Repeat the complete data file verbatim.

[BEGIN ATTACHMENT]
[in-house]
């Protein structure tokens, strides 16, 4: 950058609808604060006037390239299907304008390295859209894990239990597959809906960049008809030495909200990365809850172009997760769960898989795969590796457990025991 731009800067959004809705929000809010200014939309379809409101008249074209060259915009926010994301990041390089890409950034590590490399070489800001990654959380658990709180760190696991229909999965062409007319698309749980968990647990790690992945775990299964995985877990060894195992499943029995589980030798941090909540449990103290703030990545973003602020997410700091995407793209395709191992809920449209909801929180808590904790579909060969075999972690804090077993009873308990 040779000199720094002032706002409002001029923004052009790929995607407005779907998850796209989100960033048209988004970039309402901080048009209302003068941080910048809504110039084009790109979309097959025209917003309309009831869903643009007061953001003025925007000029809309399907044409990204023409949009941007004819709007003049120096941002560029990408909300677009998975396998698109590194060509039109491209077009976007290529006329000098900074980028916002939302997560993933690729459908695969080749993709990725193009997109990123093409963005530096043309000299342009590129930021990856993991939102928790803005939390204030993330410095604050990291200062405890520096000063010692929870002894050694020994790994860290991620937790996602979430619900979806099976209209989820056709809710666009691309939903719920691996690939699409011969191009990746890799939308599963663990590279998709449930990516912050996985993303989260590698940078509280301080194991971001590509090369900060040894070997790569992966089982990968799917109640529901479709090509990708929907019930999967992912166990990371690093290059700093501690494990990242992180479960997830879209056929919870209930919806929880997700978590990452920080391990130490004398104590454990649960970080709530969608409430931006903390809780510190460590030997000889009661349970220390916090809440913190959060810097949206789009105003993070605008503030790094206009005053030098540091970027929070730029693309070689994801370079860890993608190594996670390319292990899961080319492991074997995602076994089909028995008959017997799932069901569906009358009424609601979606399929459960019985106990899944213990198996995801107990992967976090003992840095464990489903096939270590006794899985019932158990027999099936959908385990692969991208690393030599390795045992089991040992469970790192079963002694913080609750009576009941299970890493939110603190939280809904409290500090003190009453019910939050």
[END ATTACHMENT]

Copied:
[in-house]
């Protein structure tokens, strides 16, 4: 950058609808604060006037390239299907304008390295859209894990239990597959809906960049008809030495909200990365809850172009997760769960898989795969590796457990025991 731009800067959004809705929000809010200014939309379809409101008249074209060259915009926010994301990041390089890409950034590590490399070489800001990654959380658990709180760190696991229909999965062409007319698309749980968990647990790690992945775990299964995985877990060894195992499943029995589980030798941090909540449990103290703030990545973003602020997410700091995407793209395709191992809920449209909801929180808590904790579909060969075999972690804090077993009873308990 040779000199720094002032706002409002001029923004052009790929995607407005779907998850796209989100960033048209988004970039309402901080048009209302003068941080910048809504110039084009790109979309097959025209917003309309009831869903643009007061953001003025925007000029809309399907044409990204023409949009941007004819709007003049120096941002560029990408909300677009998975396998698109590194060509039109491209077009976007290529006329000098900074980028916002939302997560993933690729459908695969080749993709990725193009997109990123093409963005530096043309000299342009590129930021990856993991939102928790803005939390204030993330410095604050990291200062405890520096000063010692929870002894050694020994790994860290991620937790996602979430619900979806099976209209989820056709809710666009691309939903719920691996690939699409011969191009990746890799939308599963663990590279998709449930990516912050996985993303989260590698940078509280301080194991971001590509090369900060040894070997790569992966089982990968799917109640529901479709090509990708929907019930999967992912166990990371690093290059700093501690494990990242992180479960997830879209056929919870209930919806929880997700978590990452920080391990130490004398104590454990649960970080709530969608409430931006903390809780510190460590030997000889009661349970220390916090809440913190959060810097949206789009105003993070605008503030790094206009005053030098540091970027929070730029693309070689994801370079860890993608190594996670390319292990899961080319492991074997995602076994089909028995008959017997799932069901569906009358009424609601979606399929459960019985106990899944213990198996995801107990992967976090003992840095464990489903096939270590006794899985019932158990027999099936959908385990692969991208690393030599390795045992089991040992469970790192079963002694913080609750009576009941299970890493939110603190939280809904409290500090003190009453019910939050």